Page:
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Hyperion Records

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Track(s) taken from CDA67057/8
Recording details: June 2000
Henry Wood Hall, London, United Kingdom
Produced by Amanda Hurton
Engineered by Tony Faulkner
Release date: February 2001
Total duration: 4 minutes 38 seconds

'Everything about this two-disc set is ideal. Few pianists could show more sympathy and affection for such volatile romanticism, or display greater stylistic consistency. This new set of the Preludes should be in any serious record collection' (Gramophone)

Lane certainly knows how to tease out the music's textural subtleties; his emotional commitment is undeniable, as is his grasp of the poetic/virtuosic dichotomy inherent in Scriabin's music' (BBC Music Magazine)

'Lane is the perfect guide to Scriabin’s shimmering miniature masterpieces' (The Independent)

'To find contemporary performances that convey … aspects of the music more vividly and with greater sympathy, as well as with a good deal more technical refinement, one need look no further than Piers Lane’s recent transversal' (International Record Review)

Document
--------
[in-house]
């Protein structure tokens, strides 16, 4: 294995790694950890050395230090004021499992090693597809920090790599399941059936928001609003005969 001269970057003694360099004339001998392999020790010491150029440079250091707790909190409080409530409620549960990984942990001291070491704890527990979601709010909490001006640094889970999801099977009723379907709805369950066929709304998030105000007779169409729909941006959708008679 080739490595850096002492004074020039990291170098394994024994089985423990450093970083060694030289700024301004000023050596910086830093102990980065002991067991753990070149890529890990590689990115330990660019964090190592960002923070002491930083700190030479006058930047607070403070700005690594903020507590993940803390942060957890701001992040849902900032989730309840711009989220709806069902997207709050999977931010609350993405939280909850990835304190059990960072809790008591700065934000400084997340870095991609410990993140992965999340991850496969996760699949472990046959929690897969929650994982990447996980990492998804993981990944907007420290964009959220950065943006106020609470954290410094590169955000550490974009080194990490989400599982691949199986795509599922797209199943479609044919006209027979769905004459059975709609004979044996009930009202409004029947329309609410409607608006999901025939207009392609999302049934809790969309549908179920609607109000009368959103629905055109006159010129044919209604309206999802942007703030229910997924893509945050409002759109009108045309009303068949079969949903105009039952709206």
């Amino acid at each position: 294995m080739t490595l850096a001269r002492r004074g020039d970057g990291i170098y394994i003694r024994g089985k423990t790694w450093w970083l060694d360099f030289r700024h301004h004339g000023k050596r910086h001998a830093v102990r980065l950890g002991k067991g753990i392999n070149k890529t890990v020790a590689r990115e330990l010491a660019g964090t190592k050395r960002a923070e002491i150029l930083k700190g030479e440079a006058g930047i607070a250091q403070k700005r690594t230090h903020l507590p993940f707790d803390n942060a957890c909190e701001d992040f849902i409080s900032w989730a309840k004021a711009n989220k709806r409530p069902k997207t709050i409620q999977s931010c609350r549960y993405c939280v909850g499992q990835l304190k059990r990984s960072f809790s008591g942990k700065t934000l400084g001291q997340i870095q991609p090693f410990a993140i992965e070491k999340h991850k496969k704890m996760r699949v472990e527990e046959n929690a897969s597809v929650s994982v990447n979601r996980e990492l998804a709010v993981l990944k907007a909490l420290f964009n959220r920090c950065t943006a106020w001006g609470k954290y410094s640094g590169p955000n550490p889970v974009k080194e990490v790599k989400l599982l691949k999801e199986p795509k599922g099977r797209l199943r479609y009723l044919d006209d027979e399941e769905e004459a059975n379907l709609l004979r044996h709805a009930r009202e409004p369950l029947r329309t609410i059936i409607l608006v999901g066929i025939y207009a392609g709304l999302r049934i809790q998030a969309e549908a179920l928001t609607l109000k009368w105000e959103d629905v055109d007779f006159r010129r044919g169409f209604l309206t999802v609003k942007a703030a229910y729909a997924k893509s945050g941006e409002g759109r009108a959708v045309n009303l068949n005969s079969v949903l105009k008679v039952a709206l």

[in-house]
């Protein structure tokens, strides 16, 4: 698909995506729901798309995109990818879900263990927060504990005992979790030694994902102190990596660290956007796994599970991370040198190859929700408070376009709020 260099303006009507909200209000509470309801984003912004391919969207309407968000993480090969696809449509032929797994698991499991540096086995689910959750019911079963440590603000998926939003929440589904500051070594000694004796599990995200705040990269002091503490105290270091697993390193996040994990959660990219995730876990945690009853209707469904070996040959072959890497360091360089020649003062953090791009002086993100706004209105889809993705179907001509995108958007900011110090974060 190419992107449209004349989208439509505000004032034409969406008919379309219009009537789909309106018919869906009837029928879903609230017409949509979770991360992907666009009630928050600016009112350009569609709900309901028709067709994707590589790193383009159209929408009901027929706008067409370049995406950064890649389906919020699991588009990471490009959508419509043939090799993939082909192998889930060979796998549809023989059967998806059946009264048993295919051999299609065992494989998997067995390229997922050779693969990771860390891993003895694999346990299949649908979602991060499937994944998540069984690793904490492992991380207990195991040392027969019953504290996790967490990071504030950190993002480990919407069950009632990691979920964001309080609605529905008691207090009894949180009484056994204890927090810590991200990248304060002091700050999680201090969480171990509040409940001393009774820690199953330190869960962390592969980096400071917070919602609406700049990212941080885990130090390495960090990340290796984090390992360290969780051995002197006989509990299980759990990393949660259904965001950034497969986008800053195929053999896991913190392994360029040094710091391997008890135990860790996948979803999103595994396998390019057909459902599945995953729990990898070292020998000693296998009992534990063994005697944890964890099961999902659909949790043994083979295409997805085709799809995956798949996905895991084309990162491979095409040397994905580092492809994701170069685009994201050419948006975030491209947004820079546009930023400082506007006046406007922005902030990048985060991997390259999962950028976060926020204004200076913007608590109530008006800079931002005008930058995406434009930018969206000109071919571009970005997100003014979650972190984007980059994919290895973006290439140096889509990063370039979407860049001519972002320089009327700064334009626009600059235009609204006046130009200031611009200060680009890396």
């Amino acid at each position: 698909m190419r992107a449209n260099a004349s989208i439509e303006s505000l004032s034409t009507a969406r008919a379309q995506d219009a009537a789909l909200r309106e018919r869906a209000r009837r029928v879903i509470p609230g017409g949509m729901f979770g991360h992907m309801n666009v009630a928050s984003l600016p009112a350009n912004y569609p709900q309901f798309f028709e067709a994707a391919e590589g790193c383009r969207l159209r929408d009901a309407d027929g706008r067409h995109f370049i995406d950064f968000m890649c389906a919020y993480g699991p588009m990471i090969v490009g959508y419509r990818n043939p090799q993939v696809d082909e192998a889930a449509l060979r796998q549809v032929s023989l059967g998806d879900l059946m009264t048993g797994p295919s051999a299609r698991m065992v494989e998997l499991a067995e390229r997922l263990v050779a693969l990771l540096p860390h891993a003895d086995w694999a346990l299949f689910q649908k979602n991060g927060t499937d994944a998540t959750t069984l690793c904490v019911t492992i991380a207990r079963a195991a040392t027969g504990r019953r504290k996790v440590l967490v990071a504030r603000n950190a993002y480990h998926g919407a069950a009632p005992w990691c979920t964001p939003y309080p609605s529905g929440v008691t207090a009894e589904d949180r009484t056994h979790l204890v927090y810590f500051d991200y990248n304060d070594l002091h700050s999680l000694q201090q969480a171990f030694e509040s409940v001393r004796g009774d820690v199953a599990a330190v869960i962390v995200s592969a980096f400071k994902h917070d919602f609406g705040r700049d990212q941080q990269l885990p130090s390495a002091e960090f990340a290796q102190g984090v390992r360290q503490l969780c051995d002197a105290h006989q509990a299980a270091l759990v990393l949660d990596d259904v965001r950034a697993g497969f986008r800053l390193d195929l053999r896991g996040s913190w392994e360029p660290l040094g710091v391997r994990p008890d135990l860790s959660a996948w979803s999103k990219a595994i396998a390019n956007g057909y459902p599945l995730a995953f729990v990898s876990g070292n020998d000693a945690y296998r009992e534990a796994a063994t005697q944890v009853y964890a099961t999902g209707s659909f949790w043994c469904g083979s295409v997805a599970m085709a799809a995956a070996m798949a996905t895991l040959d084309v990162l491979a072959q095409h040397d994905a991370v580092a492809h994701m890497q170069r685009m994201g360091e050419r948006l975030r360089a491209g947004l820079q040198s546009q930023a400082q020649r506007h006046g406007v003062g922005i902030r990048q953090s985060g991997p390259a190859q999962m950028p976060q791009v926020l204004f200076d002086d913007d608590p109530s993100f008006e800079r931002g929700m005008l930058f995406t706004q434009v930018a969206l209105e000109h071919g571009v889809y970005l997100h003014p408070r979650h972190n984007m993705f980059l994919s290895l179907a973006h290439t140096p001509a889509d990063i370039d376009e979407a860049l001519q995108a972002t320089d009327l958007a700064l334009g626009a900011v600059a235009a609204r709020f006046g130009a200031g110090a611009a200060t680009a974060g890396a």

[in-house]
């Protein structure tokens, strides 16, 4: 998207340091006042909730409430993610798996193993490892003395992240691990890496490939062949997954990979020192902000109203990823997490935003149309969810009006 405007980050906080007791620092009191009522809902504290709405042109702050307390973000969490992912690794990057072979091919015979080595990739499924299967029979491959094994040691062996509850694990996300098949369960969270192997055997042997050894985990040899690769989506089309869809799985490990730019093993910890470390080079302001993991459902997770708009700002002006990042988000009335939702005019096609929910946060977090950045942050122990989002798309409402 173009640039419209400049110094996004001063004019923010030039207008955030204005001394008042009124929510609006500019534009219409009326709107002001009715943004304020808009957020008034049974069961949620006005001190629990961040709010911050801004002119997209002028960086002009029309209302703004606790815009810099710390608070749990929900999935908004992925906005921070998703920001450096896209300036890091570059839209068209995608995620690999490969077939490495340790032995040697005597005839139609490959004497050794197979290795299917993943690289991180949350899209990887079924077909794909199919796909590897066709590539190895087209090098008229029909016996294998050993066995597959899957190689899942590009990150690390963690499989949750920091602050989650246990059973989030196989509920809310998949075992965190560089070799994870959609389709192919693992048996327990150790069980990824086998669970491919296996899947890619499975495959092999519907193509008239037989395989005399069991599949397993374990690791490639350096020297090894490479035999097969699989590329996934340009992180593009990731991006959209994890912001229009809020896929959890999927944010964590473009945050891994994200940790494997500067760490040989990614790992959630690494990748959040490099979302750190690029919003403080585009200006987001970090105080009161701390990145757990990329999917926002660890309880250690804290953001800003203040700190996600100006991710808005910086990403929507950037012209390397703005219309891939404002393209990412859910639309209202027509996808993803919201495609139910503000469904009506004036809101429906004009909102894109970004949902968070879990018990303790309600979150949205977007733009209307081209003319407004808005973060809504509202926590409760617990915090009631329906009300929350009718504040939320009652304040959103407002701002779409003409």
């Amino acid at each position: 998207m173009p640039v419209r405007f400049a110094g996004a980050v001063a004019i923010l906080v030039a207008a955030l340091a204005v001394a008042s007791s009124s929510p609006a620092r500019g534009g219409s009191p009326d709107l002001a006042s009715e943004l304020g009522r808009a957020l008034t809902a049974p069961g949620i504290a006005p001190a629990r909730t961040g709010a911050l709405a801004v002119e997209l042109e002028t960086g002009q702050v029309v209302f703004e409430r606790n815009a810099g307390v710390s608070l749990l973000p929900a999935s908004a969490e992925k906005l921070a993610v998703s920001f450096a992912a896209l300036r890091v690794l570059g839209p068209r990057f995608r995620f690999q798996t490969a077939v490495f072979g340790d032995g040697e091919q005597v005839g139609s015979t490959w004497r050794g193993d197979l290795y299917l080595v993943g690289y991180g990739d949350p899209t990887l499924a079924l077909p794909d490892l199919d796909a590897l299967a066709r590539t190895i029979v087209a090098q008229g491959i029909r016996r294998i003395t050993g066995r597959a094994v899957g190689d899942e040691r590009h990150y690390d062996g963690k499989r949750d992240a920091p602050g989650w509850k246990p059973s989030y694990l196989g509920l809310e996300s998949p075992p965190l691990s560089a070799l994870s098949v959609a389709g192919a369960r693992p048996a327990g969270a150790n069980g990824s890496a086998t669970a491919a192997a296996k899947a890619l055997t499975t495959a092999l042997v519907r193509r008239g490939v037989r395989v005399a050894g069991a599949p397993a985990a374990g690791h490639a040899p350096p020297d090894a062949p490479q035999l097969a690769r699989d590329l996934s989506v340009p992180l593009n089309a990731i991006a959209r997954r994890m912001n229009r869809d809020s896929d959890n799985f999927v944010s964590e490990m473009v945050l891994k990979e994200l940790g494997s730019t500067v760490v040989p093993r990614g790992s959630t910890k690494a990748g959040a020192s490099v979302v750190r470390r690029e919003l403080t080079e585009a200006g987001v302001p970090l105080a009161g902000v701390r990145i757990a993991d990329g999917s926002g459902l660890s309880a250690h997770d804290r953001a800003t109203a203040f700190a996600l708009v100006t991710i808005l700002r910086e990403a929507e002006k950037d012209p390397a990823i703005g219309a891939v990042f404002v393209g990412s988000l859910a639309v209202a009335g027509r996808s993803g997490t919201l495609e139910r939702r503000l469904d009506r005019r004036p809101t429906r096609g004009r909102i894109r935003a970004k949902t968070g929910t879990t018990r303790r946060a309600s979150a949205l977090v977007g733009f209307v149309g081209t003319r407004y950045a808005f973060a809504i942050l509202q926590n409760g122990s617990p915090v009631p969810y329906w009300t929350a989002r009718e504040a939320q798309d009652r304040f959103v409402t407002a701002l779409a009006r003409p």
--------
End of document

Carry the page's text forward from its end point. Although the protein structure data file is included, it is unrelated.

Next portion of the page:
'Lane's technical brilliance and assurance captures the most elusive qualities of this music, as one dream-vision dissolves into another … [his] control and balance of their veiled sonorities is wonder-filled' (The Times)

'Piers Lane is easily the master of all this … you get the sense this music is in his blood. The preludes have been well worth waiting for' (Amazon.co.uk)

'Lane's flawless finger and inspired brain are totally attuned to Scriabin's hyper-expressive sound world. Gorgeous, flattering sonics help elevate this recording to reference version status among complete Scriabin cycles. Bravo!' (ClassicsToday.com)

Four préludes, Op 39
composer
1903

Introduction  EnglishFrançaisDeutsch
The four preludes of Op 39 open with a strong harmonic flavour of the ‘Divine Poem’, but there is a suspicion here that Scriabin is applying his harmonic innovations to a familiar musical content. Not so with the startling twists, turns and mood shifts of No 2, truly improvisatory in manner. The mysterious languor of No 3 rests partly on Scriabin’s favourite three-against-five cross-rhythm. In No 4 the harmonic progression is enigmatic, elliptical, labyrinthine, like a sentence in very late Henry James.

from notes by Simon Nicholls © 2001

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